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Language Learning at University of Michigan. Using Harmonize to Connect.

May 5, 2021 12:30:00 PM

There’s a lot involved in language learning, and countless methods to teach it. But most language instructors would agree that successful students practice their target language in a variety of ways to strengthen reading, writing, listening, and speaking skills. 

Sabine Gabaron has been teaching French at the University of Michigan since she came to the US as a graduate student 25 years ago. She has always had an interest in how new technologies can support language learning, so when a colleague from the Language Resource Center at the University of Michigan suggested she try Harmonize to augment her remote teaching, she jumped at the chance. 

After attending a short workshop on how to get started with Harmonize, Sabine incorporated Harmonize into classes she taught in the fall and winter semesters of 2020 and 2021. In a year of academic challenges, Sabine faced one more: teaching five required courses remotely for the first time. (Three courses fulfilled the University’s fourth-term proficiency requirement in a language other than English and two fulfilled requirements for the French major and minor.) 

Getting students talking. (And reading. And writing. And listening.)

In the remote classroom, helping students find ways to connect is always a great first step. For her language classes, Sabine knew she also had to find ways to help her students feel confident about contributing to discussions in the target language.

For most assignments, Sabine models what she would like to see her students doing. While all of her students understand what’s expected of them from the rubric she provides, modeling a good original post, or a good comment provides language learners with a concrete and referenceable example. And, because Harmonize is so familiar to students who use social media, getting them involved in discussions early has been more natural. 

For an ice breaker, Sabine asks her students to post an image along with a sentence in the target language describing why they chose it. “The fact that Harmonize is so social media-like and that it’s so visual really helps engage students,” she told us. “Because they see an image, students are immediately interested.”

Sabine also uses Harmonize throughout the semester to pinpoint students who may be feeling less confident about their language skills and works with them one-on-one to help them improve.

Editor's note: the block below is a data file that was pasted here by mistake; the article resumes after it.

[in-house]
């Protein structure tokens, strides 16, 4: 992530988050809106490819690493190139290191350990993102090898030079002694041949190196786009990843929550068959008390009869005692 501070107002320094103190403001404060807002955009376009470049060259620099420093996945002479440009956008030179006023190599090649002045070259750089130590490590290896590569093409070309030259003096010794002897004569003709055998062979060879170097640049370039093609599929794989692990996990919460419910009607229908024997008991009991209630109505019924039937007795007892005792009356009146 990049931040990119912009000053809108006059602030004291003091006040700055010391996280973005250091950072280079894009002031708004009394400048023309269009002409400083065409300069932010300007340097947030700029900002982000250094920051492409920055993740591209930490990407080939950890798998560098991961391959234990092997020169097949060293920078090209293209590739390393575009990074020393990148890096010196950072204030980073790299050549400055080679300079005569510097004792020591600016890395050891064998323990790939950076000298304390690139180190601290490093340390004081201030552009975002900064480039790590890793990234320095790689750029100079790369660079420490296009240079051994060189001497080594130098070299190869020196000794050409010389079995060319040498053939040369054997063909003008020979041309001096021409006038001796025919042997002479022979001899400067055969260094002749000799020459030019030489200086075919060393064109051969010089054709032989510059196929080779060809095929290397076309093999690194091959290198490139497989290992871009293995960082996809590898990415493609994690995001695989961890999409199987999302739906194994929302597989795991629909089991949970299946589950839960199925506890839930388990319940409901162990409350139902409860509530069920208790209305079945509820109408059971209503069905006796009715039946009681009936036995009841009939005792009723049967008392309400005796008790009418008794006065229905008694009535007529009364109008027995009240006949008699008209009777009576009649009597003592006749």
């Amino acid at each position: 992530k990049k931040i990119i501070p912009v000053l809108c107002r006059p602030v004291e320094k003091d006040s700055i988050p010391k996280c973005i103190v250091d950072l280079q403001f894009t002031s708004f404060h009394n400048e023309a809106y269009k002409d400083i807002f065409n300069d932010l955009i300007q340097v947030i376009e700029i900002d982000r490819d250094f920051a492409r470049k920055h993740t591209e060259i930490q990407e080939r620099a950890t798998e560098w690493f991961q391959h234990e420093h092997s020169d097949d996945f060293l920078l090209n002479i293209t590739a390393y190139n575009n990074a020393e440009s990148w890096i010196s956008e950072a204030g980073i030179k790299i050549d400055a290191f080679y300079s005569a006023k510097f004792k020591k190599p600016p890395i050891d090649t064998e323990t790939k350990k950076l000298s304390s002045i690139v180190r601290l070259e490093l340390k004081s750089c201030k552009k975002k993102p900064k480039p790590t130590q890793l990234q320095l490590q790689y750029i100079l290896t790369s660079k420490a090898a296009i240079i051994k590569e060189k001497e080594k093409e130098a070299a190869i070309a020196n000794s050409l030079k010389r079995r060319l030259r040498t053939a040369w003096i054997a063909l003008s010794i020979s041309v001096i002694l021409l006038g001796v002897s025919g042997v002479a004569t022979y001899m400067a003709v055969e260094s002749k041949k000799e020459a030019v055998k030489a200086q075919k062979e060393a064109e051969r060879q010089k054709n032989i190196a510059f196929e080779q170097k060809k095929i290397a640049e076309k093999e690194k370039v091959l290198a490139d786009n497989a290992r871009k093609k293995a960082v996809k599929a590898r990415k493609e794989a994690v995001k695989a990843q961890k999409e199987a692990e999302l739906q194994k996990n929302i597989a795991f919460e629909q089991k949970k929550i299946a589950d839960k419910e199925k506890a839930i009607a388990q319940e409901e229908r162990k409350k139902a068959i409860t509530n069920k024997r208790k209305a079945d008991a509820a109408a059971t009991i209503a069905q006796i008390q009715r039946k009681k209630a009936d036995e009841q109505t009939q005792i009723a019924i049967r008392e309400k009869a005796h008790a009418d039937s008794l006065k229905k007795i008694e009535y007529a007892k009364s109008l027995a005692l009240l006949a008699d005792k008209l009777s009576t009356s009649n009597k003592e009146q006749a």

Deepening the discussion.

Sabine encourages her students to focus on content, rather than process.

Early in the semester, Sabine asks her students to create a short personal video and post it to Harmonize. “I didn’t have to do any training to get students to use Harmonize,” Sabine said. “I really wanted to minimize the time I spent on instructions.” Her post was simple: introduce yourselves, use visual details to help engage your peers in your story, and be creative. And with Harmonize, that’s simple. Students know intuitively how to upload a video--or even create one directly from Harmonize.

As the semester progresses, she uses other techniques to engage students in their language learning. For a course that explores “bandes dessinées” (French comics), Sabine asks students to find a panel that interests them and post on Harmonize, along with a description to justify their choice. Students are then instructed to respond to three student posts and engage in a conversation around various aspects of the panels. Students naturally use the vocabulary and grammar structures studied in class to exchange ideas and opinions.

The discussions are often lively and illuminating. 

Creating community.

Across all of her courses, Sabine uses Harmonize to create a sense of community--along with that sense of trust that’s so important to language learning. For Medical French, Sabine divides her class into smaller groups that are each assigned a topic: how French and American hospitals differ, health care and human rights, and the often esoteric language of health care in France, for example.

Groups work together to gather information and formulate opinions and then Sabine has students use Harmonize to share their conclusions with the rest of the class who, in turn, offer their own insights.   

What did they think?

At the end of the fall semester, Sabine conducted a survey to understand what students liked and didn’t like about their remote experience and working with Harmonize. Students can be frank about what they like and don’t like about a course, but the surveys overall were quite positive.

Some students remarked that they felt self-conscious about their language skills in such a public forum. In response, Sabine now asks students to come to her if they want extra help or are feeling self-conscious. Others suggested that Sabine herself may have been overly zealous when it came to the number of activities she assigned (she has since landed on a more judicious number). She was thrilled to see that these were the only negative comments. 

The positives? We’ll let the students speak for themselves:

It’s nice to have smaller writing requirements that are more frequent.

I liked that we could react and reply directly to other students as it made it seem like we were having proper conversations which enhanced my French.

I genuinely looked forward to having other people comment on my posts.

The work seems like it is more applicable to real-world French (purpose is communication not just homework).

I liked getting to know my classmates. It was more personal than just a regular discussion forum because of the videos, pictures, etc.

You can learn more about how Sabine uses Harmonize to engage and support language learners by viewing this on-demand webinar. Sabine explains each of her activities in more depth and answers questions from attendees.

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